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Infant Care

A strong and secure attachment bond with a primary caregiver strengthens a child's ability to cope with stress, regulates emotions, provides social support and helps the child form nurturing relationships. Poor caregiver-infant interactions compromise the formation of neural circuits and pathways in the brain. A child's behavior is an outward manifestation of inner stability and security. Abuse and neglect can cause physical, emotional and psychological long-term damage. I have worked with abused and neglected children for many years. They do not trust anyone and find it hard to attach to others. They manipulate to get the things they want, in their mind, it is survival. Their belief and understanding of love and compassion is not "normal". They become cutters just to feel "something", to know they are alive. They are numb emotionally from long-term abuse and neglect. It is imperative that we as parents, caregivers, teachers and baby sitters, nurture our young in their critical years, so they can grow up healthy and happy.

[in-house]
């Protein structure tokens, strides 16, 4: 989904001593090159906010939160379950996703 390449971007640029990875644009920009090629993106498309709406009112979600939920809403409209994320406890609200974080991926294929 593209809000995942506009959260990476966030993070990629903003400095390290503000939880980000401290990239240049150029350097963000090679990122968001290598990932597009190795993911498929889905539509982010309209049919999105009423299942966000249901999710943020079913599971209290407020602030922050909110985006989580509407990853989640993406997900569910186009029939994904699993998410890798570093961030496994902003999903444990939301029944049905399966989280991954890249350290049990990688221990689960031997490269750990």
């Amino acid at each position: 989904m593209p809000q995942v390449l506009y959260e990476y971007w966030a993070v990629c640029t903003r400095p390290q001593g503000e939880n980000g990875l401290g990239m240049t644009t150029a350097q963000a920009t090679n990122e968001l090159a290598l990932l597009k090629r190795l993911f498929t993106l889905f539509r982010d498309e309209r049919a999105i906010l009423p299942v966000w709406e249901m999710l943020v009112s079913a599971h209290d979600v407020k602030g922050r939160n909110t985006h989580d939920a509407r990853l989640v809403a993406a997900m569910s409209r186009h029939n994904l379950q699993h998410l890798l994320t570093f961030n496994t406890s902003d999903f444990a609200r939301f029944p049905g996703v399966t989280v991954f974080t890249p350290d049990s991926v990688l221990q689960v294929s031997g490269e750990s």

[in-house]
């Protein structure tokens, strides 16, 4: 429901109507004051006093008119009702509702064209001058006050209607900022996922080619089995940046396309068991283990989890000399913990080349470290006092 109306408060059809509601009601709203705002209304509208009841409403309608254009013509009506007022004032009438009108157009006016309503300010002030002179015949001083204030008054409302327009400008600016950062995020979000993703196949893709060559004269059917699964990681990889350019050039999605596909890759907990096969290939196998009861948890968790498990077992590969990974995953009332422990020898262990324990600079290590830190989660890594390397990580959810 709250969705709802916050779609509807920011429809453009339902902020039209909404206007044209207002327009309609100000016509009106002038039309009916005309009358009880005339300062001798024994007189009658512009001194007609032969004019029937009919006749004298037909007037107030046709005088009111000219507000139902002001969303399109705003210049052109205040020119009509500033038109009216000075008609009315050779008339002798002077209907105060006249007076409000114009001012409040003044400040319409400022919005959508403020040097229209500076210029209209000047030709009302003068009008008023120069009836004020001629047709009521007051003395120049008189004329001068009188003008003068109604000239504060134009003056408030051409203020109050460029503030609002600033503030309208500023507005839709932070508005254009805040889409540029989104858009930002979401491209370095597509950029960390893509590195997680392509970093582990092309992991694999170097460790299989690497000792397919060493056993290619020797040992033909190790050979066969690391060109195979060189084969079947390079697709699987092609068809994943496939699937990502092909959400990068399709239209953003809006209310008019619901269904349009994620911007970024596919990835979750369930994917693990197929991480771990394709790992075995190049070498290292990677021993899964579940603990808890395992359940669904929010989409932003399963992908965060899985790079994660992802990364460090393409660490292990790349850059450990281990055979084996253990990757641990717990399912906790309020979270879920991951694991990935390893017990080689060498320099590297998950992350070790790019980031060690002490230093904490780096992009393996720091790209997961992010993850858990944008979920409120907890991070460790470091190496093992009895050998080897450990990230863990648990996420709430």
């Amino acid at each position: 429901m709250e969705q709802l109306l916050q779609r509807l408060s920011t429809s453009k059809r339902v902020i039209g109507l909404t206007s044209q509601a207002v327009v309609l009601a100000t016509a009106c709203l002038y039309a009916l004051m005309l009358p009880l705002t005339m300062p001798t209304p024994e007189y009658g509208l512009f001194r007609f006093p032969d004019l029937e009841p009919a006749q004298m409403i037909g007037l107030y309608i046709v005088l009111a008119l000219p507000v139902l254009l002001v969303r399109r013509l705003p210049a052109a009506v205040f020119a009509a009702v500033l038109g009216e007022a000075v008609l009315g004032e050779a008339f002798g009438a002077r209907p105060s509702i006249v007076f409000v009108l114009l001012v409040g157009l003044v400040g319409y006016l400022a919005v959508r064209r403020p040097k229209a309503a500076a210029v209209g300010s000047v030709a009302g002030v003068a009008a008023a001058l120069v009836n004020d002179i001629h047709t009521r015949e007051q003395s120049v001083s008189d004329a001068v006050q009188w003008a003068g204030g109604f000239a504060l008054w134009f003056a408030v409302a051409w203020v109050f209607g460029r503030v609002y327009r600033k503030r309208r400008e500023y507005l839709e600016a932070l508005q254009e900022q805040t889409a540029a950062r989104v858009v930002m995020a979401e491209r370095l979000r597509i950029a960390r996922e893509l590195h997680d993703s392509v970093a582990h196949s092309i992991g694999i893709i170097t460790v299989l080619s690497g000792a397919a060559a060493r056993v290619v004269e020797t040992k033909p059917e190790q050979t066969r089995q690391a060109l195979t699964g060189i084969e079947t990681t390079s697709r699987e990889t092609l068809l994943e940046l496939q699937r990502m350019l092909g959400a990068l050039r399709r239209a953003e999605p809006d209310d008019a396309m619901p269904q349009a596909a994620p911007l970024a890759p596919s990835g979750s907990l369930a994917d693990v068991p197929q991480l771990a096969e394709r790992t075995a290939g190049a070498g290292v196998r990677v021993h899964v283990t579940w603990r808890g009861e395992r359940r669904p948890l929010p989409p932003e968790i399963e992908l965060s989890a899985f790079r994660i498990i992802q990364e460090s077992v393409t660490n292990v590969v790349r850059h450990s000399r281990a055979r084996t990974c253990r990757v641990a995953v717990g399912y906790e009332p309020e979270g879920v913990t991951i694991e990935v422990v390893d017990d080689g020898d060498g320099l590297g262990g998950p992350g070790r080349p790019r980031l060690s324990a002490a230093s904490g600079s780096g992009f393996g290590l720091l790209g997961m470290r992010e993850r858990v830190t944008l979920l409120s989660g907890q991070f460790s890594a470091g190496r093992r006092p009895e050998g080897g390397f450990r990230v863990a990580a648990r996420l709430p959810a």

Brain Cells

The brain is composed of neurons and glial cells. Neurons, or nerve cells, send and receive information. Gila, or glial cells, nourish and protect the neurons. They are the support system for our neurons.

Beginning in the 2nd month of gestation, an estimated 250,000 immature neurons are produced every minute through cell division called mitosis. At birth, most of the more than 100 billion neurons in a mature brain are already formed but are not yet fully developed. The number of neurons increases most rapidly between the 25th week of gestation and the first few months after birth. This cell proliferation is accompanied by a dramatic growth in cell size.

At first the brain produces many more neurons and synapses than it needs. The large number of excess neurons provided by this early proliferation give the brain flexibility-with more connections available than will ever be needed, many potential paths are open for the growing brain. As early experience shapes the brain, the paths are selected, and unused paths are pruned away. This process involves cell death, which may sound negative but is a way to calibrate the developing brain to the local environment and help it work more efficiently. This process begins during the prenatal period and continues after birth.